As we learned in Episode 2, by the 19th century Industrial Revolution, companies were springing up all over making bolts and other fasteners to build the most modern automated manufacturing machinery. However, no one was making their bolts the same way, with the same materials, or even the same length and width. This led to great confusion as it was nearly impossible to perfectly replicate the same manufactured product if the parts you needed to build or repair machinery weren’t the same as the original.
To solve this problem, in 1841, Joseph Whitworth, an English engineer, came up with the idea of standardizing the size of the screw threads in industrial bolts. He recommended a standardized angle of the thread flanks and numbers of threads per inch. His efforts brought change in the industrial bolts industry in Britain. Concurrently, across the Atlantic Ocean, American and Canadian engineers made similar efforts, making bolt threads standardized for specific diameters.
World War II forced Americans, British, and Canadian manufacturing companies to streamline their bolt standards, so that they could support one another with vehicles and weapons that could be used and fixed in all of their countries. They agreed on a standard in which all countries used imperial measurements. The unified standard stated that the flank angle should be 60 degrees, the crests should be flat, and the bolts would have rounded roots, which improved fatigue performance.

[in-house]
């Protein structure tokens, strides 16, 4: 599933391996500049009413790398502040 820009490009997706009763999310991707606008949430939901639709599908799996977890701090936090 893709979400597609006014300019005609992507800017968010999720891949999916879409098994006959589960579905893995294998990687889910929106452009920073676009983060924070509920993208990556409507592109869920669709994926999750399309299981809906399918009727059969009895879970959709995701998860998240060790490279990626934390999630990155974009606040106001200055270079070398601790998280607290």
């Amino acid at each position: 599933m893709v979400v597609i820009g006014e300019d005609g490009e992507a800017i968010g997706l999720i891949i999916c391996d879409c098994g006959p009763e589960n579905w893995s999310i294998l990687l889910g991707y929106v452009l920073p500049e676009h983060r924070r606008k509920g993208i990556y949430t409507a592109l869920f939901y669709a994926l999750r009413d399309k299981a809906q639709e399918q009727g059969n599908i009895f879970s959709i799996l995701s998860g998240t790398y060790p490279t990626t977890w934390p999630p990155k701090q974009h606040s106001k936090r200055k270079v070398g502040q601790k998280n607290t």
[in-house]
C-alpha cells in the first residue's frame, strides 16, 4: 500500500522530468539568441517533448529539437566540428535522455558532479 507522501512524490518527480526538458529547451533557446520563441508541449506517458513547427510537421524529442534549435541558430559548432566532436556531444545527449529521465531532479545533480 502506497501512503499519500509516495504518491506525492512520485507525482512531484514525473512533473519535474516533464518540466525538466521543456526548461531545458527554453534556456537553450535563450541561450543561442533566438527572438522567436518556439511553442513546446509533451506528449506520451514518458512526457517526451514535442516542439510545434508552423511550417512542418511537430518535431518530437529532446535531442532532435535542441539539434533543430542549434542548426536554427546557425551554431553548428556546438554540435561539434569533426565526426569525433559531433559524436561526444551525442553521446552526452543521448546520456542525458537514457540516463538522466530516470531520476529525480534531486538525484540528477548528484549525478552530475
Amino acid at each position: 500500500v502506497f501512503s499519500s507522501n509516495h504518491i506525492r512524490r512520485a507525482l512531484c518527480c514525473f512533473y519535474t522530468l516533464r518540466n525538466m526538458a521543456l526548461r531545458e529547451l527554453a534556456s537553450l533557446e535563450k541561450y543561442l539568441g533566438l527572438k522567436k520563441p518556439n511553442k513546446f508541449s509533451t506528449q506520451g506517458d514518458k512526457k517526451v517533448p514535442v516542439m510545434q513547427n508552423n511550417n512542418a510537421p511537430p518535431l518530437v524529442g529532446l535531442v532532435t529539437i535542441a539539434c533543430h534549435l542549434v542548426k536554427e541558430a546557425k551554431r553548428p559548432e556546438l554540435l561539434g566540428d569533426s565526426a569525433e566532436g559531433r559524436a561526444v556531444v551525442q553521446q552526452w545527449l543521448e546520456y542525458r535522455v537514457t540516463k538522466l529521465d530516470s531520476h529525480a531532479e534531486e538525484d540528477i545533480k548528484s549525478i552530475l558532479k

Since World War II, engineering authorities have fine-tuned bolt standards with updated ISO standards, metric property classes and more. Also, engineers have developed fasteners for extremely high temperature situations, using nickel-based alloys. In the last twenty years or so, they have also spent a lot of time perfecting bolts made from materials like titanium, magnesium, and aluminum. There’s more to bolts than meets the eye. We’ll learn more in future episodes. Just remember to protect your bolts before you ship them with Eagle Pride Supply mesh sleeves!
Thank you IQS for your research source: https://www.iqsdirectory.com/bolt